of reduced inorganic sulfur compounds in channel sediments. However, methods to manage such
sediments could make use of data about the potential effects of climate change (project CD2B) or of instream and floodplain structures (project CS1) on flood flow and retention times.
Knowledge gaps identified:
The project identified that a greater understanding is needed of reduced inorganic sulfur compounds in
river and creek channels within the MDB landscape, particularly of the landscape characteristics and
processes that lead to their formation, the factors that influence their composition, and the effects of
disturbance (including oxygenation). Australia has a more-detailed understanding of sulfides in other
landscapes (i.e. coastal estuaries, wetlands and salt marshes), but new primary data will be required to
establish a fundamental understanding of the processes and controls on sulfur accumulation in the MDB.
There is insufficient data to assess the direct applicability of knowledge on sulfur cycling from other well
studied systems such as coastal and marine environments. Gaining this primary data and understanding
would enable the design of the most effective management methods. In view of the known occurrence
and likely impacts following disturbance of such sediments in some Basin locations, it is likely that
fundamental studies and empirical trials of management options should be undertaken concurrently.
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CS2 Project Summary
The project recommends that to progress an understanding of the environmental hazards and development
of appropriate management response for the MDB, new knowledge will be required in the following
areas:
1. Specific data on the linkages between the spatial occurrence of reduced inorganic sulfur
accumulations within channels to geomorphic and hydrogeophysical attributes. Integration of site
specific geomorphic data is required to develop landscape models for the purpose of spatial
extrapolation of reduced inorganic sulfur accumulations across the channelised systems in the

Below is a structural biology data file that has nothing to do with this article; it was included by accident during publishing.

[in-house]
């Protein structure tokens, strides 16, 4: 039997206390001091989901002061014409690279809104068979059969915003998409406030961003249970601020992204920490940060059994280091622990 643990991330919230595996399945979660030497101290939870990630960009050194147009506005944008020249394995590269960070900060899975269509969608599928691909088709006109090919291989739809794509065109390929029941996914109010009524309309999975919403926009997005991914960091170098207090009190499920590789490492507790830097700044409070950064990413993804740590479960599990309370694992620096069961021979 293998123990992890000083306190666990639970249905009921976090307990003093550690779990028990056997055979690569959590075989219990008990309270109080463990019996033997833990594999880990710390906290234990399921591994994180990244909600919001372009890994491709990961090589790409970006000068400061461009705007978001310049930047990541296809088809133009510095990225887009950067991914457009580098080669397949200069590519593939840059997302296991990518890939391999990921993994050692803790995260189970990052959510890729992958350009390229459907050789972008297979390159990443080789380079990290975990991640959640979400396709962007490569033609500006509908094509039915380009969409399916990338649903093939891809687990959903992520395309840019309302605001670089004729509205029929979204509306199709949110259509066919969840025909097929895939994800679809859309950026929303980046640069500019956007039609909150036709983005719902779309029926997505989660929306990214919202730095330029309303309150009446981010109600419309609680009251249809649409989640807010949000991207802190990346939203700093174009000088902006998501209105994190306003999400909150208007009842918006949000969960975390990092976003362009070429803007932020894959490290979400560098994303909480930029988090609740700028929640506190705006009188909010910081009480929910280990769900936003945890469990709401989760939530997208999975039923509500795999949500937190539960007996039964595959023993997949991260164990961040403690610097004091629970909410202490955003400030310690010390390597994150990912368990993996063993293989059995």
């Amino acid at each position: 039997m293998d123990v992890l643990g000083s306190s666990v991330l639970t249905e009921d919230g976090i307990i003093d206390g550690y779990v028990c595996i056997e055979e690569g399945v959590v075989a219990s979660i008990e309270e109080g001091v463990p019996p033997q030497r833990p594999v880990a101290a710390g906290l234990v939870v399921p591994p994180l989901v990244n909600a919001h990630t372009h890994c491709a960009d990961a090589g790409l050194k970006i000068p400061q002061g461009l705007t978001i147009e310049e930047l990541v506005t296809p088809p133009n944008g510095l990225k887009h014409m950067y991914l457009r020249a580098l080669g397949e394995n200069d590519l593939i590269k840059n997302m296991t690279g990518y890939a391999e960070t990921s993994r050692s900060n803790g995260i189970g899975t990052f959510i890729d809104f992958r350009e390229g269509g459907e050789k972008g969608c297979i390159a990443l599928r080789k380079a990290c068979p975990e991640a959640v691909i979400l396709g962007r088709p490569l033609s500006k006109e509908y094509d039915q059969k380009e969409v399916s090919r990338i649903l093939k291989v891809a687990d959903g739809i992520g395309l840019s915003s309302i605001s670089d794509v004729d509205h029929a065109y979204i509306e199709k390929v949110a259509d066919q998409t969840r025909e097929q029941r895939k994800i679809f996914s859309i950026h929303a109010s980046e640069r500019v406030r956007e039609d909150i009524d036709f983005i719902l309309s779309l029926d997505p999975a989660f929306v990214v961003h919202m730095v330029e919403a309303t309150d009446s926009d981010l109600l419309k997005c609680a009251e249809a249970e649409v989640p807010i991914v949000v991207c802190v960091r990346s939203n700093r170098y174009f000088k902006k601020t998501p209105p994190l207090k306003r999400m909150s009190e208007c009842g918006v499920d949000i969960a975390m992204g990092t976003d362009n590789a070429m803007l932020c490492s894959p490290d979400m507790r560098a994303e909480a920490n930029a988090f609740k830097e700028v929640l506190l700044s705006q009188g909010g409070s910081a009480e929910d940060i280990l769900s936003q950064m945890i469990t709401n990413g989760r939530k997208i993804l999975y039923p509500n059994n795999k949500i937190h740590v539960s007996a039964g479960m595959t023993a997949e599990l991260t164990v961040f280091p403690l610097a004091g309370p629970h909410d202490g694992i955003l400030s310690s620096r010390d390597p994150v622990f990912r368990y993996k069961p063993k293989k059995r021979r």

MDB.
2. Field based site specific assessments to characterise the properties of sulfur compounds and
sulfidic sediments in the channel and water column of rivers and creeks of the MDB.
3. The development of an appropriate sampling strategy for assessing the spatial extent and
magnitude of sulfidic sediments in inland channels.
4. Field and laboratory studies to establish the kinetics and reaction pathways of sulfidic sediment
accumulation in channels of the MDB, with a focus on determining the main biogeochemical
drivers for sulfidisation and geophysical constraints to their accumulation.
5. Field and laboratory studies to establish the kinetics and reaction pathways of oxidation of this
material in order to quantify the risks posed by their scour and mobilisation to water quality.
6. Studies to identify potential management opportunities/interventions that minimise the formation,
disturbance or impacts of sulfidic sediments in the main channel of rivers and creeks of the MDB.
7. Specific detailed assessment of the potential impacts of climate change and water management to
the environmental risk from sulfides within channels.
8. Further investigation into the fate of mobilised and precipitated metals within channels.
9. A greater understanding of benthic chemical changes in channel systems, particularly in the longterm.
Implications for policy:
The project concluded that further work and knowledge is required before the significance of sulfidic
sediments in channels and their risks to environmental and other assets can be assessed from a Basin-wide
perspective. The MDBA and jurisdictions should consider this need, as well as the need to undertake
studies to develop and test effective management methods to reduce the further formation of such
sediments and their disturbance. Potential management strategies include minimising the formation of
sulfidic sediments (for example by reducing the salt load or re-instating more natural flow regimes),
rehabilitation of impacted waterways (including inundation and/or neutralization of acid), or isolation of
the acidified water body from the surrounding environment for wetland systems.
Recommended Communication Approach:
The project Final Report should be made widely available in electronic format as it contains a detailed
description of the types of reduced inorganic sulphur compounds found in MDB sediments, factors that
may influence their formation, what is known of their distribution, their potential impacts if disturbed
and management options. The project team should be encouraged to present their findings at
workshops and conferences, as well as through journal publications
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CS2 Project Summary